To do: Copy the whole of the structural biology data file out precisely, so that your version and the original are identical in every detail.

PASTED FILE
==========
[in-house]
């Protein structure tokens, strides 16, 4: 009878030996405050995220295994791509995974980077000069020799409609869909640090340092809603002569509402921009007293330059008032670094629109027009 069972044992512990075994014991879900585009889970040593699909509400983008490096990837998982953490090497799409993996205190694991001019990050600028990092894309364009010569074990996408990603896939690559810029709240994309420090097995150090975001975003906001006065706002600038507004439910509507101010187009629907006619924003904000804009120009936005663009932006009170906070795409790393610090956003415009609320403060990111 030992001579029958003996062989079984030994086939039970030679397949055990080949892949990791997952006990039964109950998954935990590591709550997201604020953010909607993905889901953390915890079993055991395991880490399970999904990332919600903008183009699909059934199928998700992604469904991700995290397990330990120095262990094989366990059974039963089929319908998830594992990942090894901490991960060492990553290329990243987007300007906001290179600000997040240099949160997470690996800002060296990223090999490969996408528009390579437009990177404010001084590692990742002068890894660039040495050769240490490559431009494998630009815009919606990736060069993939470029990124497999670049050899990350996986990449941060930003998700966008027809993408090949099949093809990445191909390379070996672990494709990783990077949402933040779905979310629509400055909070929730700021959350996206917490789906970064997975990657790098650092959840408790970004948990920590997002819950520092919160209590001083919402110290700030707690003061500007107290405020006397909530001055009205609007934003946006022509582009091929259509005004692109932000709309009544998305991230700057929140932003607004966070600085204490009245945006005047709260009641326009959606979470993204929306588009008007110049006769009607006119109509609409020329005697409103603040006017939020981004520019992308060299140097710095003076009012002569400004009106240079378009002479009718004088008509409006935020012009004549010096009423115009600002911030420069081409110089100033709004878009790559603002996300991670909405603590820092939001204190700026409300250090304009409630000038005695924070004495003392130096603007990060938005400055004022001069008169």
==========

[in-house]
């Protein structure tokens, strides 16, 4: 009878030996405050995220295994791509995974980077000069020799409609869909640090340092809603002569509402921009007293330059008032670094629109027009 069972044992512990075994014991879900585009889970040593699909509400983008490096990837998982953490090497799409993996205190694991001019990050600028990092894309364009010569074990996408990603896939690559810029709240994309420090097995150090975001975003906001006065706002600038507004439910509507101010187009629907006619924003904000804009120009936005663009932006009170906070795409790393610090956003415009609320403060990111 030992001579029958003996062989079984030994086939039970030679397949055990080949892949990791997952006990039964109950998954935990590591709550997201604020953010909607993905889901953390915890079993055991395991880490399970999904990332919600903008183009699909059934199928998700992604469904991700995290397990330990120095262990094989366990059974039963089929319908998830594992990942090894901490991960060492990553290329990243987007300007906001290179600000997040240099949160997470690996800002060296990223090999490969996408528009390579437009990177404010001084590692990742002068890894660039040495050769240490490559431009494998630009815009919606990736060069993939470029990124497999670049050899990350996986990449941060930003998700966008027809993408090949099949093809990445191909390379070996672990494709990783990077949402933040779905979310629509400055909070929730700021959350996206917490789906970064997975990657790098650092959840408790970004948990920590997002819950520092919160209590001083919402110290700030707690003061500007107290405020006397909530001055009205609007934003946006022509582009091929259509005004692109932000709309009544998305991230700057929140932003607004966070600085204490009245945006005047709260009641326009959606979470993204929306588009008007110049006769009607006119109509609409020329005697409103603040006017939020981004520019992308060299140097710095003076009012002569400004009106240079378009002479009718004088008509409006935020012009004549010096009423115009600002911030420069081409110089100033709004878009790559603002996300991670909405603590820092939001204190700026409300250090304009409630000038005695924070004495003392130096603007990060938005400055004022001069008169």